Language practices in the teaching and learning of mathematics : a case study of three mathematics teachers in multilingual schools
Gaoshubelwe, Bafedile Sam
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The achievement of learners in mathematics is unsatisfactory. There are a number of factors that contribute to this poor performance in the subject. One of these factors is the fact that many learners in South Africa learn mathematics through medium of English while it is not their main language. This research discusses the relationship between language, thought and social environment against background of the constructivist theory. Special attention is paid to mental connections and sociocultural theories that are important for the study. The significance of language in algebra learning and geometry reasoning levels provides insight into how mathematical language is used in learning. The importance of language in mathematics is highlighted, as well as the use of the mathematics register in multilingual classrooms. The language strategies and techniques used in the multilingual mathematics classrooms are discussed. Case studies were conducted at three schools to investigate the language situation. At these schools Setswana, the learners’ main language, and English are both used in the teaching and learning of mathematics. Three lessons from each school were recorded, transcribed and interpreted, using different constructs that emerged from literature. The study revealed that code–switching is practised as a language strategy in all three schools in the teaching and learning of mathematics. When switching to Setswana teachers often used transliterated words, as well as direct English terminology. Known Setswana terminology was seldomly used. The researcher observed decoding of language to facilitate construction of concepts, but only English mathematical terminology was decoded. Because teachers often code–switched in one sentence, the modelling of both the correct English and Setswana mathematical language was obstructed, and little language teaching took place as teaching styles of the teachers did not allow much learner discourse. Learners were not often required to formulate written explanations or conjectures, and never in Setswana. Recommendations include that language teaching in mathematics should be part of teacher education programmes, and in–service workshops should be conducted to inform teachers about and sensitise them to different language strategies and techniques. A future study could also focus on the use of bilingual teaching materials in mathematics teaching and learning.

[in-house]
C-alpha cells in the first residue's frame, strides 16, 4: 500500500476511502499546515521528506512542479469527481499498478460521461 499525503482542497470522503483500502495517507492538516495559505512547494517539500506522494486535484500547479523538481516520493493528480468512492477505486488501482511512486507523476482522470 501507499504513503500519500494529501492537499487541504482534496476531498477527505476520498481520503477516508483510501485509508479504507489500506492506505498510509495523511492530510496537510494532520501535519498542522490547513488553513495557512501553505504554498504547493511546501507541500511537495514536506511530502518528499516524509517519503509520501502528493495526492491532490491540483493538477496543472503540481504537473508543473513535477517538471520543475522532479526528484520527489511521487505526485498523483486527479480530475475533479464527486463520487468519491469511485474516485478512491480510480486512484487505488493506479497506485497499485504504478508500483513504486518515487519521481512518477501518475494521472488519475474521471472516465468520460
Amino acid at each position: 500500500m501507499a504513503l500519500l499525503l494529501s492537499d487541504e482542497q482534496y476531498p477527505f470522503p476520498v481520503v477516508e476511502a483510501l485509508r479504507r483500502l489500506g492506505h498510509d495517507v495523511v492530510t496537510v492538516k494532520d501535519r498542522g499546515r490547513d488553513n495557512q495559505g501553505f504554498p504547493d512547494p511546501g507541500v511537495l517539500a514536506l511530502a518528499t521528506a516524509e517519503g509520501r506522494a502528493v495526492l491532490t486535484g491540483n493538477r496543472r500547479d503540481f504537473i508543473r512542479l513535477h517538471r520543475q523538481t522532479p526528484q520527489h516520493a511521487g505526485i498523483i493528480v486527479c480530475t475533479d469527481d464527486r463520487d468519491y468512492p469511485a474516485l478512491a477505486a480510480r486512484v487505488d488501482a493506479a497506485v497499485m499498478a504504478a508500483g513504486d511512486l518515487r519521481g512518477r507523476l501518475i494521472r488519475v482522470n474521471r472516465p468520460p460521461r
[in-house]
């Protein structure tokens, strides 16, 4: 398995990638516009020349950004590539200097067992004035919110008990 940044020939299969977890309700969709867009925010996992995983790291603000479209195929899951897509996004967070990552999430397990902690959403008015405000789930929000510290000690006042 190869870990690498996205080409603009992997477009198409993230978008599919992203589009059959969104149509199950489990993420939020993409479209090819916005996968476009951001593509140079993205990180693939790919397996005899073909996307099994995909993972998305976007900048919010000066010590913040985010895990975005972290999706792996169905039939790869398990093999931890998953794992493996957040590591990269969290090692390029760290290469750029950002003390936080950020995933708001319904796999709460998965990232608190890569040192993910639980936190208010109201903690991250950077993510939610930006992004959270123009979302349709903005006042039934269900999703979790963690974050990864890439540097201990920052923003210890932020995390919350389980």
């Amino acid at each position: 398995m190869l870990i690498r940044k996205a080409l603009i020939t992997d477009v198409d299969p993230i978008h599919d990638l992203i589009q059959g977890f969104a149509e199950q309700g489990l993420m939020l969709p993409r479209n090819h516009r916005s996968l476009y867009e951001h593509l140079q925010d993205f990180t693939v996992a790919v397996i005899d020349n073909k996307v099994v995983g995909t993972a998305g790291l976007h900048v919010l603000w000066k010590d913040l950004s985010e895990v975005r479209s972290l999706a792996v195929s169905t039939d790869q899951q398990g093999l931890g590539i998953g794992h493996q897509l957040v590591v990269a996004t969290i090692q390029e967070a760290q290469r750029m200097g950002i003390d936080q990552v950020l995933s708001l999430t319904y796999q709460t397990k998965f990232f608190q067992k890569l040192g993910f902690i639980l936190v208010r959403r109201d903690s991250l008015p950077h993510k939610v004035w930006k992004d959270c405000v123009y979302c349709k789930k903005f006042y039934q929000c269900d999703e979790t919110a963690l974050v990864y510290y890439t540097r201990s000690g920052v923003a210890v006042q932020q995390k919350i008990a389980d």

- ETD@PUK